The views expressed in comments published on The Art of Brownsville Blog are those of the comment writers alone. They do not represent the views or opinions of The Art of Brownsville Blog administrator or any other people listed on this site. Comments were automatically posted live up to 2011, however The Art of Brownsville Blog reserves the right to take down comments at anytime. BROWNSVILLE TEXAS

Sunday, May 29, 2005

Border Bandits

I got this notice from Las Comadres Listserve:

BORDER BANDITS broadcast in Rio Grande Valley delayed!!!

We just received word today that KBMH (Harlingen) has decided to postpone
tonight's broadcast of Border Bandits. According to their programming
manager, it will now air on June 7, at 7 pm. You may contact them at (956)

"Texas Rangers and Border Bandits"

"The documentary offers a first-hand account of the killings."

"Tells all our stories, even the parts we'd rather leave out."

"There is nothing self-righteous or strident about its tone."

"Blows the John Wayne mythos right the hell out of Dodge."

"Along the way Warnock, who isn't Hispanic, uncovered the bigger story."

Border Bandits sparks bill in the Texas Legislature!!!
Rep. Aaron Pena introduces legislation after viewing the documentary!!!
Read about it here
Border Bandits airs on Texas PBS stations

On May 16, 9:00 pm, there will be a state-wide broadcast of BORDER

Listen to Austin radio station KUT's story on Border Bandits:

View the trailer here.

Border Bandits Synopsis
From the producer of the award-winning PBS documentary Return to Giant comes a new look at a very old incident. In 1915 a group of Mexican banditos raided the McAllen Ranch, one of the largest in the area. The next day a group of Texas Rangers supposedly arrived and eliminated the perpetrators. However, the real story is not as tidy as it has been portrayed. Roland Warnock, a 19-year-old cowboy working on the Guadalupe Ranch near present-day Edinburg, witnessed two of these killings when he saw Texas Rangers from Company D shoot two unarmed men in the back and leave their bodies by the side of the road. The effects of these killings by the Rangers are being felt in south Texas some 80 years later. This single incident
brings into play much of the roots of the distrust between Mexicans and the Rangers, as well as the continued friction between Hispanics and Anglos in Texas.
An important and moving story, Border Bandits was produced and directed by Kirby Warnock, the grandson of Roland Warnock, and features the actual voice of Roland Warnock as he describes the events of 1915. In 1974, he sat down with his grandson and dictated the entire story to him on a reel-to-reel tape recorder for Baylor University's oral history program. The younger Warnock kept the tapes, then thirty years later digitized them and placed them in this documentary, with re-enactors portraying the events described by Roland Warnock. Unlike other documentaries that rely on voice talent to read letters or journals, Border Bandits contains the actual voice of the primary source of information, Roland Warnock, lending it an air of authenticity unmatched in most documentaries.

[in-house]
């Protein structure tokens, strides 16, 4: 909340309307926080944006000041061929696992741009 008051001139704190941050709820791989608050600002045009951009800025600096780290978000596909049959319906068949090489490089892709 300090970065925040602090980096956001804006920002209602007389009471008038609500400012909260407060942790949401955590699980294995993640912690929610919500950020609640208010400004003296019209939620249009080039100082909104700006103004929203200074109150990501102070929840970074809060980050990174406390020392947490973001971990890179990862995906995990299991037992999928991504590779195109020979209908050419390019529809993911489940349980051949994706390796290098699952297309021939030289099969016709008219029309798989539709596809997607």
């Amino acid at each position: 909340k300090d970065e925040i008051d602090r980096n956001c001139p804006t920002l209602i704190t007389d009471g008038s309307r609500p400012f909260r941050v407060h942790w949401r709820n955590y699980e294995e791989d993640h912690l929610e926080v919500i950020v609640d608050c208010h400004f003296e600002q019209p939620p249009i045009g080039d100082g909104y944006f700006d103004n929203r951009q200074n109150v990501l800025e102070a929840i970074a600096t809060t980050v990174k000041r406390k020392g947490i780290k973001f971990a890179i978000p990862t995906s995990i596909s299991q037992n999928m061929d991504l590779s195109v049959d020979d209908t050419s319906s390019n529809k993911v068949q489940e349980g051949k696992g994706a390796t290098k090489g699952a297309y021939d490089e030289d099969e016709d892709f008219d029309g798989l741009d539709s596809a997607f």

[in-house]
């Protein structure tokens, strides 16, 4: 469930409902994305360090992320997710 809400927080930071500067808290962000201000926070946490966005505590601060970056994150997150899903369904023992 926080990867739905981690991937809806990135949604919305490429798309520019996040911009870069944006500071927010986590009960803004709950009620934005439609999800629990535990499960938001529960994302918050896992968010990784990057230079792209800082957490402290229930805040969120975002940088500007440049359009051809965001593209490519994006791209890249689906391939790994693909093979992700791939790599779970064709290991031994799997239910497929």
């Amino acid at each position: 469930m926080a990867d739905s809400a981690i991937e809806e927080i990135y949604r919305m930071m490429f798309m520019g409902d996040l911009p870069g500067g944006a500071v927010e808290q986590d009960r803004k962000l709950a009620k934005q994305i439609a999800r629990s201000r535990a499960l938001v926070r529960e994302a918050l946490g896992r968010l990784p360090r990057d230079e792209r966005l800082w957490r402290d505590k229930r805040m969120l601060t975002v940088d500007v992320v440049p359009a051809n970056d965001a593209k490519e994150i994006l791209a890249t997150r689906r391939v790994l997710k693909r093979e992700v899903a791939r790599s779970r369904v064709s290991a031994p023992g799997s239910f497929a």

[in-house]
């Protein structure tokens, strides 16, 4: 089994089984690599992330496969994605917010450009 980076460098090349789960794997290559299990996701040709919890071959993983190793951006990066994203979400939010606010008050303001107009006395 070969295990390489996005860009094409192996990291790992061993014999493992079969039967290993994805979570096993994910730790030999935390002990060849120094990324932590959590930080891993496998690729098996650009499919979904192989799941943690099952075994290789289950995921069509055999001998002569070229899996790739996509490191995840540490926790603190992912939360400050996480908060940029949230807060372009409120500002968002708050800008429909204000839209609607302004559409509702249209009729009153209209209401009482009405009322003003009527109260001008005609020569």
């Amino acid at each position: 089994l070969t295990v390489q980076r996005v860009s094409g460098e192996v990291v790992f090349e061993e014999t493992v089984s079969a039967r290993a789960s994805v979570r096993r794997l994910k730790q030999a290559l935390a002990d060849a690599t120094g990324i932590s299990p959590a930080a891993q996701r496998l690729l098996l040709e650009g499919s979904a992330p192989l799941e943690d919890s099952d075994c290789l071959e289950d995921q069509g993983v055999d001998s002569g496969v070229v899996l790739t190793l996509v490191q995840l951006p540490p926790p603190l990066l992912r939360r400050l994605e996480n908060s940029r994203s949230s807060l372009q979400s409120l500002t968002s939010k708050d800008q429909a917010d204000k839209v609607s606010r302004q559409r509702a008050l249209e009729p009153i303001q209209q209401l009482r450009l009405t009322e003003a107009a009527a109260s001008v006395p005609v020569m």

Re-enactment scenes were filmed at Old City Park in Dallas, and Warnock's family ranch near Fort Stockton, Texas. Narration for the film is provided by Jon Dillon, the well-known radio personality for KZPS, 92.5 FM in Dallas, Texas.
Because of its Hispanic influences, the film demanded Mexican-themed music, but the only problem was that Kirby did not speak Spanish and was not totally familiar with Tex-Mex music, save for the cojunto radio stations he heard growing up. Faced with this dilemma, he went back to his roots-rock and roll.
"I've always been a big fan of the Eagles' album, Desperado, so I contacted Don Henley and asked him if we could do a Spanish version of the title song. He gave us permission and basically said that it would be no problem for him to get us the clearances," recalls Warnock.
For the performers, he "stumbled" across The Ramirez Family, an all-female mariachi band from Odessa, Texas. "A close friend took me to lunch at a restaurant in Midland, and The Ramirez Family was performing there. I had never heard those Tex-Mex sounds coming out of a female band before, and I was immediately captivated." Warnock tracked down Betty Ramirez, the leader, and arranged for them to record "Desperado" in Spanish for the soundtrack. The result is a haunting score of a familiar rock standard, sung in Spanish by female voices.